Affordability, ease of expansion and a large employable population look like big factors in Phoenix’s appeal. Homes and overall cost of living are a lot cheaper than the big coastal cities. And there’s plenty of room to sprawl.

One article about a new office opening also cited low job turnover rates as an attractive Phoenix-area attribute, which is an interesting notion. Startup hubs like San Francisco and New York see a lot of job-hopping, particularly for people with in-demand skill sets. Scaling companies may be looking for people who measure their job tenure in years rather than months.

Those aren’t the only places

Nashville and Phoenix aren’t the only hotspots for unicorns setting up secondary offices. Many other cities are also seeing some scaling startup activity.

Let’s start with North Carolina. The Research Triangle region is known for having a lot of STEM grads, so it makes sense that deep tech companies headquartered elsewhere might still want a local base. One such company is cybersecurity unicorn Tanium, which has a lot of technical job openings in the area. Another is Docker, developer of software containerization technology, which has open positions in Raleigh.

The Orlando metro area stood out mostly due to Robinhood, the zero-fee stock and crypto trading platform that recently hit the $5 billion valuation mark. The Silicon Valley-based company has a significant number of open positions in Lake Mary, an Orlando suburb, including HR and compliance jobs.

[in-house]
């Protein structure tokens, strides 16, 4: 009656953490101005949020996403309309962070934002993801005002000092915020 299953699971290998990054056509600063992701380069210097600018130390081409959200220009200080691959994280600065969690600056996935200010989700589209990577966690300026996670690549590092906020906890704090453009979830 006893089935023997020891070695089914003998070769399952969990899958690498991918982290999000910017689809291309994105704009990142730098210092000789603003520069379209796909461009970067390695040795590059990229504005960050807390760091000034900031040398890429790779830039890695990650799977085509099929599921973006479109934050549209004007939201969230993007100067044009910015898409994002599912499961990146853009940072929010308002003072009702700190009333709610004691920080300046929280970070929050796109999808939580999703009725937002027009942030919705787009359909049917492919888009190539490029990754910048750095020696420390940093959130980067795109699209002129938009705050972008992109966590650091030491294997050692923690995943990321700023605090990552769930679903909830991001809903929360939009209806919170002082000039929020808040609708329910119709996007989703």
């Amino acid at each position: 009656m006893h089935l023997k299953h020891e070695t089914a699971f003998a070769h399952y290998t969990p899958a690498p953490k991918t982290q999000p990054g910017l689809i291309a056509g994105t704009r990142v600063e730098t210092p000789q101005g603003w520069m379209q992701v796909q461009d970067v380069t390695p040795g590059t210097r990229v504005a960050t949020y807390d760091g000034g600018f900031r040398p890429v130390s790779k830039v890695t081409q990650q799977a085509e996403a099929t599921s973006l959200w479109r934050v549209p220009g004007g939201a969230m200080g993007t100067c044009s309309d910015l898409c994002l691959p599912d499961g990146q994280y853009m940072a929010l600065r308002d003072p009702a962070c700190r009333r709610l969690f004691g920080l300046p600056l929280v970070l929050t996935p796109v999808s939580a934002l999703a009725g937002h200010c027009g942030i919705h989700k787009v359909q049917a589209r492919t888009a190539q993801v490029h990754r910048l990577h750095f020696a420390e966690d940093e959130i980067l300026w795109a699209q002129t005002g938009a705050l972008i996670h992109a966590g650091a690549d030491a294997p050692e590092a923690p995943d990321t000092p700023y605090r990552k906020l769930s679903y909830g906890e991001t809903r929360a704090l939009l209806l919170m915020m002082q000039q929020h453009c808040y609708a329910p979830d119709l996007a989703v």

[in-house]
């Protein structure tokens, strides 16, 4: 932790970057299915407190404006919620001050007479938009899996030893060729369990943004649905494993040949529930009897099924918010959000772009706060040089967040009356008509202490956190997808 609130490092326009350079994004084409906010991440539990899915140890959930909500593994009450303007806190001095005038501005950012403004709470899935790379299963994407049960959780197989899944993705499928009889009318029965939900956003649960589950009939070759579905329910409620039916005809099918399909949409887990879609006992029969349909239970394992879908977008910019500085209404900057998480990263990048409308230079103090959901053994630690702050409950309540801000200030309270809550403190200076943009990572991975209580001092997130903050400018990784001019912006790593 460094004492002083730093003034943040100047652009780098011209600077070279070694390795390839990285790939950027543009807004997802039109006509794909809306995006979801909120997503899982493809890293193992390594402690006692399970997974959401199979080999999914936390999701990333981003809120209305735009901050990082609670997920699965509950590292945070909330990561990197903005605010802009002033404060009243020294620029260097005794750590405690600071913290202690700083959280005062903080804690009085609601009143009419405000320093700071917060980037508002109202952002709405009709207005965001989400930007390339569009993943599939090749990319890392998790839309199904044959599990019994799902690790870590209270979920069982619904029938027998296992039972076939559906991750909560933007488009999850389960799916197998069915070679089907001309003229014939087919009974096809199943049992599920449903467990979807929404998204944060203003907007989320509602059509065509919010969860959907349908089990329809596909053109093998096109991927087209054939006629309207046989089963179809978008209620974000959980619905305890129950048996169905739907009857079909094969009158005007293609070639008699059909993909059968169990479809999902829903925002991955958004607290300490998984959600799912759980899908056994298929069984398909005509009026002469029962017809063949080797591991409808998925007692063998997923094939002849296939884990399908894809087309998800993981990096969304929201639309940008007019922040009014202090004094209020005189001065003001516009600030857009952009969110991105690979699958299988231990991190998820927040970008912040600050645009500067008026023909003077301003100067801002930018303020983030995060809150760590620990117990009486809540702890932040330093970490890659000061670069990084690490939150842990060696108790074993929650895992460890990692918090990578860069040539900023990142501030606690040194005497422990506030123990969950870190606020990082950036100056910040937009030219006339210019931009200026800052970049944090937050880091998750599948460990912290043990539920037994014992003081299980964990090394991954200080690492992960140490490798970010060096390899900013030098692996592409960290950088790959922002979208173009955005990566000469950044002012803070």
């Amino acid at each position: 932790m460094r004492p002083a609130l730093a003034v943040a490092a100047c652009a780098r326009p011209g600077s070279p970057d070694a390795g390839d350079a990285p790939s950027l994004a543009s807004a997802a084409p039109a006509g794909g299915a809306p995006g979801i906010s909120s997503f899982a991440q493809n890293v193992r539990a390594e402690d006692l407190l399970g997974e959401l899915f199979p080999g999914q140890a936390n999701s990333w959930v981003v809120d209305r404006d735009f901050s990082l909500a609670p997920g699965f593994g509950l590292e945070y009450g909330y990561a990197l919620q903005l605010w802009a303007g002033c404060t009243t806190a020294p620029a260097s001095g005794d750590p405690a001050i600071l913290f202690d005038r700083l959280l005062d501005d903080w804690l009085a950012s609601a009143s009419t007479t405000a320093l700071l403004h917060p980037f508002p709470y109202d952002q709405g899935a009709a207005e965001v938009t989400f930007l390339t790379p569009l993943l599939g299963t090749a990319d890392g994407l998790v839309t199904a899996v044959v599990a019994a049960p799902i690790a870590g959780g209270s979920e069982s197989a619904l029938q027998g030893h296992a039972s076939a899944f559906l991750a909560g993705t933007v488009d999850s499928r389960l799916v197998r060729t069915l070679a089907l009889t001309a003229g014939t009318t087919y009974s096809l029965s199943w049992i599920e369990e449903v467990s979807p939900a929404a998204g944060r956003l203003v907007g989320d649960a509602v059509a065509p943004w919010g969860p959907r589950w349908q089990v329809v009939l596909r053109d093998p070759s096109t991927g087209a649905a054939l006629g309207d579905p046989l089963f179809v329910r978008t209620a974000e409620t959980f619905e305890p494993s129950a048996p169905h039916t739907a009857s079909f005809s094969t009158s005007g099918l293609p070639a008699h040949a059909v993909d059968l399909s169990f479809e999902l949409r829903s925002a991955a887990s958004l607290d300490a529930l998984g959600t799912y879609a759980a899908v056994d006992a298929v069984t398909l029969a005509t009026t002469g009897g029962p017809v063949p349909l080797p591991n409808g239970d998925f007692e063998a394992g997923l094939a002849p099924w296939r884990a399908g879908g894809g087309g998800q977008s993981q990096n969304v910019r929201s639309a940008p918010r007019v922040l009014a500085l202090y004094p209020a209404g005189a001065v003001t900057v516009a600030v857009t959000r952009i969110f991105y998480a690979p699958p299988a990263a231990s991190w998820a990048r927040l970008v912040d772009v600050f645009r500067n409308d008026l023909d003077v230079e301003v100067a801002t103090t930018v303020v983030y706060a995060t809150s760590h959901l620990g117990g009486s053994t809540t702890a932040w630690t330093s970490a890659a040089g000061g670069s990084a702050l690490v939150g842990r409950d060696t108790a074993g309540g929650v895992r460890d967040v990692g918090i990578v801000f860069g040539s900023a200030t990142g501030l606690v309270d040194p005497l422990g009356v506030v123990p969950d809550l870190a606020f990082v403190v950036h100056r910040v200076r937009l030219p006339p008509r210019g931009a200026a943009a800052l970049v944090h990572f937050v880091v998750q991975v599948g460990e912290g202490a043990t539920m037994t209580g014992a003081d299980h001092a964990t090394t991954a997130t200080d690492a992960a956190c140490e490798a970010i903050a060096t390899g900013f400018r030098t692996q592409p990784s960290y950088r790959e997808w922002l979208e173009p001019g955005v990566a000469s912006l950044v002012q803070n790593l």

Portland, meanwhile, just drew another crypto-loving unicorn, digital currency transaction platform Coinbase. The San Francisco-based company recently opened an office in the Oregon city and is currently in hiring mode.

Anywhere with a screen

But you don’t have to be anywhere in particular to score jobs at many fast-growing startups. A lot of unicorns have a high number of remote positions, including specialized technical roles that may be hard to fill locally.

GitHub, which makes tools developers can use to collaborate remotely on projects, does a particularly good job of practicing what it codes. A notable number of engineering jobs open at the San Francisco-based company are available to remote workers, and other departments also have some openings for telecommuters.